Natural England delays pest licensing with new ‘screening’ system

Surprise, surprise: Natural England has made getting licences for the control of birds not covered by the general licences a little bit harder. Now you need to apply to apply for an individual licence through an extra step – a ‘screening’ form. Natural England has added it to weed out applications that it might anyway reject.

It added the step this week. If you applied for a single licence for pest control in the last three weeks that the licence applications have been available, you may have wasted your time, because they didn’t get screened.

One pest controller told Fieldsports News that he filled out ten A08 application forms and sent them in. Now it’s unclear whether he needs to re-apply. It’s also not known how many people applied before the new rule, which Natural England introduced without warning.

“It’s come as a bit of a surprise to us,” says John Hope of the National Pest Technician Association. “The only reason I can assume they’ve done this is there was such an outcry last year because they were completely and utterly cocking up the individual licence applications and taking so much time to process, they’ve seen this as the way forward.”

The screening delay is adding ten working days to the application process. The  applications will now take  30 days or more. 

“I find it a bit crazy that there’s going to be potentially a couple of months’ wait – particularly with gulls,” says John. “But they make the rules and this is half the issue.”

The other half, he says, is that Natural England and DEFRA don’t consider gulls to be pests.

“I saw a lot of this last year. I had one  company that was trying to deal with a gull problem on a bank, where the gulls were actually diving on to people and the company still couldn’t get a licence for it.”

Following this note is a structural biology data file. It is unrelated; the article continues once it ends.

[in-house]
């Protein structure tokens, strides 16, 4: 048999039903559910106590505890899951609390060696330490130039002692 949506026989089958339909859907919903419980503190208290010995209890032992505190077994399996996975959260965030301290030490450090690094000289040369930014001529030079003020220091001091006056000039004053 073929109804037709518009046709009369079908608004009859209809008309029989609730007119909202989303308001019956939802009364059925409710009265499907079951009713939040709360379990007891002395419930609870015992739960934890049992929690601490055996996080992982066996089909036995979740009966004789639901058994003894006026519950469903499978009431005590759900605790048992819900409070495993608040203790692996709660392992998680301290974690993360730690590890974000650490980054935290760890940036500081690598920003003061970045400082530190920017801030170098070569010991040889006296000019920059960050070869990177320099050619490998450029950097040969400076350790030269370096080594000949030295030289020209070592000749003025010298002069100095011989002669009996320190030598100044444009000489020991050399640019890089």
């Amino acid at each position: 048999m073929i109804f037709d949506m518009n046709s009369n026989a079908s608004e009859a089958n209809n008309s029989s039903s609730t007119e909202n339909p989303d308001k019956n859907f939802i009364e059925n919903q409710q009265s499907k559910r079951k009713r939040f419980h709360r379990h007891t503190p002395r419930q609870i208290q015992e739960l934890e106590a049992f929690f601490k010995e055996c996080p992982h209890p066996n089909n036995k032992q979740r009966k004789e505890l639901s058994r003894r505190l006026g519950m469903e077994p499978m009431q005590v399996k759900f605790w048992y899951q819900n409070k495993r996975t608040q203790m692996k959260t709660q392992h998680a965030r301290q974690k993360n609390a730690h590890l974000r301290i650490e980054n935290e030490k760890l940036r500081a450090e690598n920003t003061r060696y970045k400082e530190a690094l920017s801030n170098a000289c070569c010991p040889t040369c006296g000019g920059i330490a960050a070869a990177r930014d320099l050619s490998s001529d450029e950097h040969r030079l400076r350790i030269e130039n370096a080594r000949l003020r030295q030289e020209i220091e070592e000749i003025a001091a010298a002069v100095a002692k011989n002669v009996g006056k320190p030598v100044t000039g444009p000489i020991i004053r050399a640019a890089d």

BASC’s head of game and gundogs Glynn Evans says: “The handling of individual licence applications last year by Natural England was beset by significant delays which impacted conservation efforts. This pre-screening service is a welcome attempt to streamline the efficiency of the application process. BASC will be monitoring the situation closely to ensure the required improvements are made.”

Natural England appears to have run scared of what it calls ‘scrutiny’ by Wild Justice, the anti-shooting organisation run by TV presenter Chris Packham, says the National Gamekeepers’ Organisation. NGO chairman Liam Bell says: “The number of farmland birds in England has fallen by 57% since 1970 in a biodiversity crisis that threatens many species with extinction.

“Natural England is in danger of throwing what remains out with the bathwater by making it so difficult – impossible in the case of wild pheasants and red-legged partridges – to get predator control licences which until now have been widely available. It’s a catastrophic mistake that will harm many other vulnerable species. No justification has been given for Natural England’s sudden change of policy.”

There’s more coverage of the Natural England licensing fiasco in the links below:

General licences in England: the smallprint

Shooting seagulls: how Natural England has got it wrong

Councils pay to get rid of ‘rare’ seagulls

Who nicked my burger? Bloomin’ gulls

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